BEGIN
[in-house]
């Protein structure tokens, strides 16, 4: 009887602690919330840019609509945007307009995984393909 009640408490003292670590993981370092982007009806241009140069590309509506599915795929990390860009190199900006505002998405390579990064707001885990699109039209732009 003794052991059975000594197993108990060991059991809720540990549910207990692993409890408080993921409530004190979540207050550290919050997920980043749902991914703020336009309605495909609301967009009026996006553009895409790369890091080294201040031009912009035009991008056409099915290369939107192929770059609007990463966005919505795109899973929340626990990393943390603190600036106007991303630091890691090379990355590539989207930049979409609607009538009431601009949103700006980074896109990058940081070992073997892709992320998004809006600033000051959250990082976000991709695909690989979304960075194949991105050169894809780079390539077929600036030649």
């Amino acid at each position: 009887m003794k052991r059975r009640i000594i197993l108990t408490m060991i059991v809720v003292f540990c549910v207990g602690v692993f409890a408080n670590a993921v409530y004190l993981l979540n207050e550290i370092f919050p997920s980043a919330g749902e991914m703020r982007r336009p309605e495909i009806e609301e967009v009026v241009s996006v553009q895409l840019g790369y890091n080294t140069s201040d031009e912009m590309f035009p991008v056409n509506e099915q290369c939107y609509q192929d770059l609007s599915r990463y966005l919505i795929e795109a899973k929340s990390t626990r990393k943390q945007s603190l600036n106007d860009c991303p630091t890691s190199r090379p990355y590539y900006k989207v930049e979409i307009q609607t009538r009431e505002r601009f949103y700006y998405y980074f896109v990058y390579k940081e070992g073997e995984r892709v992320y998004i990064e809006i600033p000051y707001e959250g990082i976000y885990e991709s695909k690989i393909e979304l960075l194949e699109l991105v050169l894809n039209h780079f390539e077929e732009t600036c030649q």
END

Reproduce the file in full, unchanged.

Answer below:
[in-house]
């Protein structure tokens, strides 16, 4: 009887602690919330840019609509945007307009995984393909 009640408490003292670590993981370092982007009806241009140069590309509506599915795929990390860009190199900006505002998405390579990064707001885990699109039209732009 003794052991059975000594197993108990060991059991809720540990549910207990692993409890408080993921409530004190979540207050550290919050997920980043749902991914703020336009309605495909609301967009009026996006553009895409790369890091080294201040031009912009035009991008056409099915290369939107192929770059609007990463966005919505795109899973929340626990990393943390603190600036106007991303630091890691090379990355590539989207930049979409609607009538009431601009949103700006980074896109990058940081070992073997892709992320998004809006600033000051959250990082976000991709695909690989979304960075194949991105050169894809780079390539077929600036030649």
């Amino acid at each position: 009887m003794k052991r059975r009640i000594i197993l108990t408490m060991i059991v809720v003292f540990c549910v207990g602690v692993f409890a408080n670590a993921v409530y004190l993981l979540n207050e550290i370092f919050p997920s980043a919330g749902e991914m703020r982007r336009p309605e495909i009806e609301e967009v009026v241009s996006v553009q895409l840019g790369y890091n080294t140069s201040d031009e912009m590309f035009p991008v056409n509506e099915q290369c939107y609509q192929d770059l609007s599915r990463y966005l919505i795929e795109a899973k929340s990390t626990r990393k943390q945007s603190l600036n106007d860009c991303p630091t890691s190199r090379p990355y590539y900006k989207v930049e979409i307009q609607t009538r009431e505002r601009f949103y700006y998405y980074f896109v990058y390579k940081e070992g073997e995984r892709v992320y998004i990064e809006i600033p000051y707001e959250g990082i976000y885990e991709s695909k690989i393909e979304l960075l194949e699109l991105v050169l894809n039209h780079f390539e077929e732009t600036c030649q």